The first commission for the East Tank is by the notable South Korean artist Sung Hwan Kim (born 1975), who combines video, music, sculpture, light and drawing in his installations and performances. His work is often a form of subtle and engaging storytelling that interweaves recent personal experiences, Korean culture, folklore and history
It’s not just necks that are curious in Sung Hwan Kim’s works, though there are several of them that are very curious indeed. In one video, he describes a girl whose heart is located in her neck, causing it to throb visibly every time her heart beats. In another, we hear of a woman whose neck is extraordinarily long and filled with snakes. There’s a man whose eyes and nose are just black holes – confusing because he has similar holes all over his face, making him difficult to talk to (where to look when speaking to such a man?). Legs, arms and ears sprout in strange places.
Kim, who grew up in South Korea and is now based in New York, describes these strange characters in his performances and videos, often drawing with a pen as he talks, on tracing paper and transparencies, and regularly accompanied by music. He speaks softly, with almost a slight whisper to his voice, as though confiding a secret, drawing us into his confidence. ‘I know that it doesn’t matter if things are true or not, but this is a true story,’ he says at the beginning of his film From the Commanding Heights 2007, before launching into the story about the woman with the snake-filled neck. This sense of ‘truth” is clearly an altered one, but it’s an interesting quirk of language that when someone tells us that what we are hearing is a true story, it changes the way we receive it, even if what we hear is utterly fantastical. It has a sense of truth to it.
The second story in From the Commanding Heights is almost believable, however. We are shown the block of flats in Seoul that Kim grew up in, which, he says, was blighted with constant powercuts. Rumour had it that the reason for these was an affair between the president, Park Chung-hee, and a beautiful actress who lived in the building – apparently, he would order blackouts so he could enter under cover of darkness. One gets the sense from this story that the actress has little choice in the matter of the affair, and that she is somehow connected to the woman with the snakes in her neck. The darkness creates an image of an ominous, monolithic power, and the lack of control one has when faced with it, as well as an overwhelming feeling that a vast underlying lagoon of tragedy is being hinted at – an effect that is ramped up by the powerful, mournful songs and musical accompaniments on the film provided by Kim’s regular collaborator David Michael DiGregorio (also known as dogr).
Living in South Korea until 1996, Kim experienced a life under an authoritarian rule, and the distorting sense of such authority can be seen in other works, particularly Dog Video 2006. He plays the part of his own strict father, while DiGregorio plays variously the young Kim and the part of a dog. The father barks contradictory orders at the dog boy – ‘Come up! Go down’ – seemingly playing the martinet for the sake of authority itself.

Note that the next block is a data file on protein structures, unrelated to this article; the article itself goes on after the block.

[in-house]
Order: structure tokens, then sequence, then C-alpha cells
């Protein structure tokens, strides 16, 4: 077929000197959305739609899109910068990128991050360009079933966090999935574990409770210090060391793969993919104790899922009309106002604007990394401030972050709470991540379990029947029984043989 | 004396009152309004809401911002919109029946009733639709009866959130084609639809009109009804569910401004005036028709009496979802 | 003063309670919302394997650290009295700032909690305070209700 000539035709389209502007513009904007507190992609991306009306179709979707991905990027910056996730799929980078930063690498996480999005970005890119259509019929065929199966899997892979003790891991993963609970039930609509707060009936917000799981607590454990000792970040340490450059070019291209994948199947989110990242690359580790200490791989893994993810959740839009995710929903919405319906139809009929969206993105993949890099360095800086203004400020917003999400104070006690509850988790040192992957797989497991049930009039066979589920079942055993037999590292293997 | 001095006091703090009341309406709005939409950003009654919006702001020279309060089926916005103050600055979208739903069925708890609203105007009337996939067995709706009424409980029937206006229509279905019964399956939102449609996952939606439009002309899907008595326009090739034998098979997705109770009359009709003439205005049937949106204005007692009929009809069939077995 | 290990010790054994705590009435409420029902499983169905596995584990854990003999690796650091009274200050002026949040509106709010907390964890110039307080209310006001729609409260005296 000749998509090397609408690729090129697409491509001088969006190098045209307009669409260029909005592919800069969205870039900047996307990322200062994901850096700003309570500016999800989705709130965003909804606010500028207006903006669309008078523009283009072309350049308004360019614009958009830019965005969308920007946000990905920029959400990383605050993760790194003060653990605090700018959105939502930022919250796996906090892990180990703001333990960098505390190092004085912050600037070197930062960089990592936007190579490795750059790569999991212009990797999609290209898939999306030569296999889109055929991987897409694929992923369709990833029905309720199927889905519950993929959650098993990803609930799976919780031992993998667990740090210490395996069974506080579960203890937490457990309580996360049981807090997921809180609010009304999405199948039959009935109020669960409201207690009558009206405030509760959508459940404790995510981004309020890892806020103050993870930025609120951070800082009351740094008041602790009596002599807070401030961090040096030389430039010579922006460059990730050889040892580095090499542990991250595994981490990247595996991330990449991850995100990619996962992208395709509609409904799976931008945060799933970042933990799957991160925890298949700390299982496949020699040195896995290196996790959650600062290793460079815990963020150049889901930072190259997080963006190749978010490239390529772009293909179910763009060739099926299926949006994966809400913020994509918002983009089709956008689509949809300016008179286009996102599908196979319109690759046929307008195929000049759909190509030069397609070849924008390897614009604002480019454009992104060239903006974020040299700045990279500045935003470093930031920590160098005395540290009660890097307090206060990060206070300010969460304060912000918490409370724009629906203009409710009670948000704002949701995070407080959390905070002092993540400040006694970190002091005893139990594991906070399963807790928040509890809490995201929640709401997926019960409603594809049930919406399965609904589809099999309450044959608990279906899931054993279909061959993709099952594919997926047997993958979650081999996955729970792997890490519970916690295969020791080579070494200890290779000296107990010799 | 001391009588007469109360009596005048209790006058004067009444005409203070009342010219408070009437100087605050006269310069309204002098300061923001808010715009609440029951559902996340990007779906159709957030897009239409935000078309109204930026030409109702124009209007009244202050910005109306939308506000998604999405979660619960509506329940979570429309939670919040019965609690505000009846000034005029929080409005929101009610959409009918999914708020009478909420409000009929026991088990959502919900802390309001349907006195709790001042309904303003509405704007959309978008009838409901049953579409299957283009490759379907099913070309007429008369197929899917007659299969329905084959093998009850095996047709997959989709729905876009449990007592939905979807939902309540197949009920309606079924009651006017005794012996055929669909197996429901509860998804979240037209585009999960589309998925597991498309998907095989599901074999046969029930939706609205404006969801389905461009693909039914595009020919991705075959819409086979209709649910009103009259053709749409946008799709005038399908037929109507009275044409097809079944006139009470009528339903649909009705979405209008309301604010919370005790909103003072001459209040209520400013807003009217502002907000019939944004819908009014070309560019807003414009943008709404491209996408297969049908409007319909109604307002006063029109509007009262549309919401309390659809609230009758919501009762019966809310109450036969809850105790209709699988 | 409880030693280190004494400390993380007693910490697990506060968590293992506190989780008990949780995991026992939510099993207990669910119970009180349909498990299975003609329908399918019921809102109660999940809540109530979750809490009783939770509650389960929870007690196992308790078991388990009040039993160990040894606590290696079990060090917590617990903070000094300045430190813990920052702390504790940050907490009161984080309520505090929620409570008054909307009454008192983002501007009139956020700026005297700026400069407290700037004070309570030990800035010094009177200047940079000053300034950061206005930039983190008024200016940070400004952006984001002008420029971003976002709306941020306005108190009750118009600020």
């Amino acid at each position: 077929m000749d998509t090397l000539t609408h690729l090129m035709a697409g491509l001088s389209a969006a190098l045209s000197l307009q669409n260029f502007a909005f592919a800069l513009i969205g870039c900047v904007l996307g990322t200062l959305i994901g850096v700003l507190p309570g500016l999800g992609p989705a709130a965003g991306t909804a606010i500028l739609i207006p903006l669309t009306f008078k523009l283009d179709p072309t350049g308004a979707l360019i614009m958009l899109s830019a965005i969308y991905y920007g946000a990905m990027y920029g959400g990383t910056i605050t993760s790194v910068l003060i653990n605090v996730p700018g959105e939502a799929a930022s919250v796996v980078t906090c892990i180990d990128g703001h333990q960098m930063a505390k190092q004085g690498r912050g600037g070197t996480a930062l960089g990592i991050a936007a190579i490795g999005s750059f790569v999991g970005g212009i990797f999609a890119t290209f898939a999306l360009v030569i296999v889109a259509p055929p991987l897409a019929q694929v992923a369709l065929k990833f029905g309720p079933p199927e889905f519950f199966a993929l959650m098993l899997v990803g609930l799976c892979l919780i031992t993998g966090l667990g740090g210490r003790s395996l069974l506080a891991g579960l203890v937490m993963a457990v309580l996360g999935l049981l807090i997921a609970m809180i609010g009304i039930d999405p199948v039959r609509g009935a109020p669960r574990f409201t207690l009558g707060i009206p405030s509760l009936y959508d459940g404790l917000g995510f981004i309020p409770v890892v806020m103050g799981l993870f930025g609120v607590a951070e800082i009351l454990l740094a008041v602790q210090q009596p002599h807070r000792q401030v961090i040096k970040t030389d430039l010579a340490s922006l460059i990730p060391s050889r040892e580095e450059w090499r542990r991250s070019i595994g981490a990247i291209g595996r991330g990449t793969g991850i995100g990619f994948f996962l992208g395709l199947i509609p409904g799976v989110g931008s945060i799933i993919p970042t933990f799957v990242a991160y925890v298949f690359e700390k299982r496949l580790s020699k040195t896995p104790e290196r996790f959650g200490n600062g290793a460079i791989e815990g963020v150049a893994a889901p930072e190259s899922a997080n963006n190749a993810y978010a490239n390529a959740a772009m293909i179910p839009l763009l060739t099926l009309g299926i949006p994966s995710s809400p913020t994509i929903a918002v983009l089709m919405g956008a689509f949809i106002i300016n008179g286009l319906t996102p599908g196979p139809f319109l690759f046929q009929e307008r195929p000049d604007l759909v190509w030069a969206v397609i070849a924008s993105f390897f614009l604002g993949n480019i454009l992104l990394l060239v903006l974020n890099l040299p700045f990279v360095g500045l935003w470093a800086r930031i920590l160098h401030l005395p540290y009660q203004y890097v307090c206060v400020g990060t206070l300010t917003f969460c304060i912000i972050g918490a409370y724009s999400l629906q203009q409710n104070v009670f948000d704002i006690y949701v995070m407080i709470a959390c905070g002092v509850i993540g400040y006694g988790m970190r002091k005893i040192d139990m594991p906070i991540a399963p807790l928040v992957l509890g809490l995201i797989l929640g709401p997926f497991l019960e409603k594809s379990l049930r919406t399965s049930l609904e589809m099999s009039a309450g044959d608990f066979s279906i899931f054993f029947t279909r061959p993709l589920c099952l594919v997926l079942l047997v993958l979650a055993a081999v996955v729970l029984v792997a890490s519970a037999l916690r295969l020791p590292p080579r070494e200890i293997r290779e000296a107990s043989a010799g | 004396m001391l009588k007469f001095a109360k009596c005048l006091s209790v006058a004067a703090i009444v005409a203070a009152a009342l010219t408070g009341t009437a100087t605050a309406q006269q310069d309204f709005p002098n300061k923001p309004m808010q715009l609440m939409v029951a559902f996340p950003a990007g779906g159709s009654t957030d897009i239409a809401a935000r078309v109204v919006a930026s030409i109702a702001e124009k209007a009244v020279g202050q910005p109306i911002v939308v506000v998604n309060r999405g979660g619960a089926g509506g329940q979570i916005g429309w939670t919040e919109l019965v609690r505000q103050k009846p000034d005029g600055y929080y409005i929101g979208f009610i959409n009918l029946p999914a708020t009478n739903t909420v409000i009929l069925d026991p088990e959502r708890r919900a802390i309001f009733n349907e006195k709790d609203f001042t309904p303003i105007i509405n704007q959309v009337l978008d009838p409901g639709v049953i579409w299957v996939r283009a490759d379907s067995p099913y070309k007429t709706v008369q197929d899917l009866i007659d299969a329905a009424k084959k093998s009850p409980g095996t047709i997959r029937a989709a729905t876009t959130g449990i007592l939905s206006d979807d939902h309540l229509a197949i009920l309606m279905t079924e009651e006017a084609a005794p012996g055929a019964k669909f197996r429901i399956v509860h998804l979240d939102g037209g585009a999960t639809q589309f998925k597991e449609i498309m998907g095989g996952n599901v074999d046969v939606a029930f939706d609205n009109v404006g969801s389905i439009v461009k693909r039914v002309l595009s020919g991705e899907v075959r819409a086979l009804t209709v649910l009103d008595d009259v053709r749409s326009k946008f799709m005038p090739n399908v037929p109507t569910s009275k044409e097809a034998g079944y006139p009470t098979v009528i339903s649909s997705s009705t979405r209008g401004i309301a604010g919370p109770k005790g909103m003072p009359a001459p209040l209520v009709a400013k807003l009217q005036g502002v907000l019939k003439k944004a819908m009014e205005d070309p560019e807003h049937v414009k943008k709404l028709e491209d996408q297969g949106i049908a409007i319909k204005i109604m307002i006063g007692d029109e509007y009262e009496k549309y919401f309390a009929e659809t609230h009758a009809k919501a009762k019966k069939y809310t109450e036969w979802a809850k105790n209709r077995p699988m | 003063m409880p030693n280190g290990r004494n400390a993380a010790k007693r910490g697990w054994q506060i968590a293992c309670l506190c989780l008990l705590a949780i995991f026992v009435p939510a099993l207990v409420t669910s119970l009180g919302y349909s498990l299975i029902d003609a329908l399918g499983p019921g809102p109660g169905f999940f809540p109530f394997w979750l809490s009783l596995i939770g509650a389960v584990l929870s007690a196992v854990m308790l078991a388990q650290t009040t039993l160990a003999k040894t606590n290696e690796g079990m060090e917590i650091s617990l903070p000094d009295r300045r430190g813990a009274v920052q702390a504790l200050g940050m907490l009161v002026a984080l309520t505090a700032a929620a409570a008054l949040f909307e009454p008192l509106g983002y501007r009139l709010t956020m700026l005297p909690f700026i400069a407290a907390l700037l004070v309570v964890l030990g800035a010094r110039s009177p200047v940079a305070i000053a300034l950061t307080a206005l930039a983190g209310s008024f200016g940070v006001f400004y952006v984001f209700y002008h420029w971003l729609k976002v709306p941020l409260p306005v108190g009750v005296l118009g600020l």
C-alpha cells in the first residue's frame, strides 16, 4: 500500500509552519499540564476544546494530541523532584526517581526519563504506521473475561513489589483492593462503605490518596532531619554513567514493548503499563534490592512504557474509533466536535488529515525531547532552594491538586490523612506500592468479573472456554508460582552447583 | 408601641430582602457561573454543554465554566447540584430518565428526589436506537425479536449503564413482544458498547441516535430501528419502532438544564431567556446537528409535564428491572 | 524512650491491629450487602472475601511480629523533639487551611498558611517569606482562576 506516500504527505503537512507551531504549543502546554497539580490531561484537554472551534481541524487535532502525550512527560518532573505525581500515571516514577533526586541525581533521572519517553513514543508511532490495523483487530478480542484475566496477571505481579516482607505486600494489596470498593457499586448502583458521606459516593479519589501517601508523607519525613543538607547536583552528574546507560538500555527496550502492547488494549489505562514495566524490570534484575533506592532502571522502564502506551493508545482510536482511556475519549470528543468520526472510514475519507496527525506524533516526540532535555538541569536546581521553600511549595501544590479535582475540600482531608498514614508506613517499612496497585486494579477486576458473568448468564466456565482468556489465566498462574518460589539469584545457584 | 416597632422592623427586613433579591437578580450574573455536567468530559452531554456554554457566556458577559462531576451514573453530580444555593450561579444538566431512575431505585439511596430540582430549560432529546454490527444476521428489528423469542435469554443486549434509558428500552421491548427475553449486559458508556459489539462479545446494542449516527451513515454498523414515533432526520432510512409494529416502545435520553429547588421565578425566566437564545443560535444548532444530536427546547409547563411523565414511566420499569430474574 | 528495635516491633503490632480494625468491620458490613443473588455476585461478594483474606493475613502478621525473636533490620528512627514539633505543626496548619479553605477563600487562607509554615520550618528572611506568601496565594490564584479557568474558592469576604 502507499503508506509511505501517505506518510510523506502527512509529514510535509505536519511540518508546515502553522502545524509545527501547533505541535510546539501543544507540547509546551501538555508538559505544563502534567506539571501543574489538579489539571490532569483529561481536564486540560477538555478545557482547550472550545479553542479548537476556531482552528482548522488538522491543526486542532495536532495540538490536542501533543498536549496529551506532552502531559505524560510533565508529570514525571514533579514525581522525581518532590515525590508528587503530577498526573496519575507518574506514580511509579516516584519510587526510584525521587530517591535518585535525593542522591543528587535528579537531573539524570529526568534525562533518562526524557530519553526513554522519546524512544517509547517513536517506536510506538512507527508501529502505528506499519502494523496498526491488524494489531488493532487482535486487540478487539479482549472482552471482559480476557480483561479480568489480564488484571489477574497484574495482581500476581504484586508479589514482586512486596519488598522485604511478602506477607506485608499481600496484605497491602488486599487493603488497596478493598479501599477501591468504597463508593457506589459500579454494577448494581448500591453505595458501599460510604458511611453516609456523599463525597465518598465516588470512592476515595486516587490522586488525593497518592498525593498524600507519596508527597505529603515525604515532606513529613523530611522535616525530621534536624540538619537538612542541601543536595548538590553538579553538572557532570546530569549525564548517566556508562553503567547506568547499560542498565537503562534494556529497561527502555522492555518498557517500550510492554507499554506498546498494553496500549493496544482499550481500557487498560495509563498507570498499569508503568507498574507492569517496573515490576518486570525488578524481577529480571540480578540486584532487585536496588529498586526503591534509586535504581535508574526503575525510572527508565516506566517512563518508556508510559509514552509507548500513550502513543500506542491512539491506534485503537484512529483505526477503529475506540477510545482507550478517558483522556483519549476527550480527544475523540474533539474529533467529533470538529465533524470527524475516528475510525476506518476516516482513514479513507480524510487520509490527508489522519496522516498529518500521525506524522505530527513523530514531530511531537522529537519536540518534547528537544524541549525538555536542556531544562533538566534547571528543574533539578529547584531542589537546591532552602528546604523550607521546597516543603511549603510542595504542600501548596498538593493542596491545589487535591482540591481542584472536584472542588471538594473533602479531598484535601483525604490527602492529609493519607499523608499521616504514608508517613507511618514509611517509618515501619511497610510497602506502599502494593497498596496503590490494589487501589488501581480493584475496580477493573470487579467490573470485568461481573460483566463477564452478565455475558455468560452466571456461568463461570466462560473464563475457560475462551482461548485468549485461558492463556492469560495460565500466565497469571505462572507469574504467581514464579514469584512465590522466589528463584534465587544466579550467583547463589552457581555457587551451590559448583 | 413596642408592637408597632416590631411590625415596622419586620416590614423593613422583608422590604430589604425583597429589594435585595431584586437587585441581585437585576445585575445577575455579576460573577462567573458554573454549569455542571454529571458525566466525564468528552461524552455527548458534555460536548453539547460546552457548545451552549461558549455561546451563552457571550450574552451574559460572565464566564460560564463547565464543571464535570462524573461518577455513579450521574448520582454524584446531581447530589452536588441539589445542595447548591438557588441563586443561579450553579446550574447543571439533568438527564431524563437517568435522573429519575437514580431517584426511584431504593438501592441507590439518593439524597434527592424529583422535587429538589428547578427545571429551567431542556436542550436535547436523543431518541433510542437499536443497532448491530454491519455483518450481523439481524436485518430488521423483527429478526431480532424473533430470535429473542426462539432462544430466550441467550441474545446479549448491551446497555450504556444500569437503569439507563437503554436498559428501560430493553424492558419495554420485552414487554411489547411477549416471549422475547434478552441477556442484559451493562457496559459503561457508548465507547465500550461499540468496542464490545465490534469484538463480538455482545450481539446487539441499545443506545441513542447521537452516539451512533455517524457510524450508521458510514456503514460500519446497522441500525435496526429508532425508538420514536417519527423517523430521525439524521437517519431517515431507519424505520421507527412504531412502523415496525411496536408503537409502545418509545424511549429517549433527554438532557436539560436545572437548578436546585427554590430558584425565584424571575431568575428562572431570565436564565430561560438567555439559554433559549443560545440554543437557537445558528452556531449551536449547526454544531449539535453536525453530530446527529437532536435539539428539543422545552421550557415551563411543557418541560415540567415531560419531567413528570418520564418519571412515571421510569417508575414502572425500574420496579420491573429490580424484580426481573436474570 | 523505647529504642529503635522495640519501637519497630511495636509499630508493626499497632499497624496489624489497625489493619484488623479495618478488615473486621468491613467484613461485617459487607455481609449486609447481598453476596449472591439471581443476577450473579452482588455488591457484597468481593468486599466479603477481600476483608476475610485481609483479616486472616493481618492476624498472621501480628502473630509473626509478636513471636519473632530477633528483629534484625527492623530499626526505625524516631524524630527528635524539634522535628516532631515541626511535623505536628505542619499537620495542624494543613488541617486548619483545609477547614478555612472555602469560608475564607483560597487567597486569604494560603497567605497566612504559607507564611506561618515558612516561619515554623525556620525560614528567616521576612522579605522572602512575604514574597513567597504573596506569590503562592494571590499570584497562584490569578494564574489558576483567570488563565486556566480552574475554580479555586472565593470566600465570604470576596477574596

It’s perhaps worth considering the distortion of the bodies in Kim’s stories in light of his interests in authority and power and the exploited or powerless: the idea that oppression breeds creatures who are not allowed to flourish. One might even go as far as to say that the mutated, surreal necks – the point at which the head of the state meets the body of the state – are a metaphor for this power relation. And yet there is something else here too. The artist’s choice of presentation takes a decidedly anti-authoritarian approach. He constantly emphasises possibility, change and improvisation, as well as mental freedom, and it seems that live drawing is an important way of communicating this. A line can go anywhere, as can a story: the constraints of reality do not apply, anything is possible and hearts and snakes can live inside necks. When he performs on stage with DiGregorio, he often asks questions, as though they are a band chatting between songs at a gig. Although these conversations are not improvised, they are delivered haltingly and thoughtfully, as if they are.
In Manahatas Dance 2009 Kim describes how in hell every person will be put into a volcano the size of their body, with their head sticking out of the top and a lava flow under their chins – a disturbing thought, and yet when we later see three people dancing, wearing brightly coloured volcano-shaped costumes, they laugh and arrange themselves in a kind of clean, New York-inflected version of a Lygia Pape performance. ‘We will harness the sun, the wind, the soil to fuel our cars and run our factories,’ sings a voice, as we watch young Americans jumping up and down, lithe and energetic (the lyrics are taken from Barack Obama’s inauguration speech). ‘The sun was to have broken through. And then night sets in,’ Kim says quietly near the end of the video. Such a lightly drawn expression of the mechanics and surrealities of power, the bounding, boundless optimism of potentiality and beauty, and the tender sadnesses of reality are the specialities of Kim’s moving, very particular language. Beautiful and strange as a girl with her heart in her neck.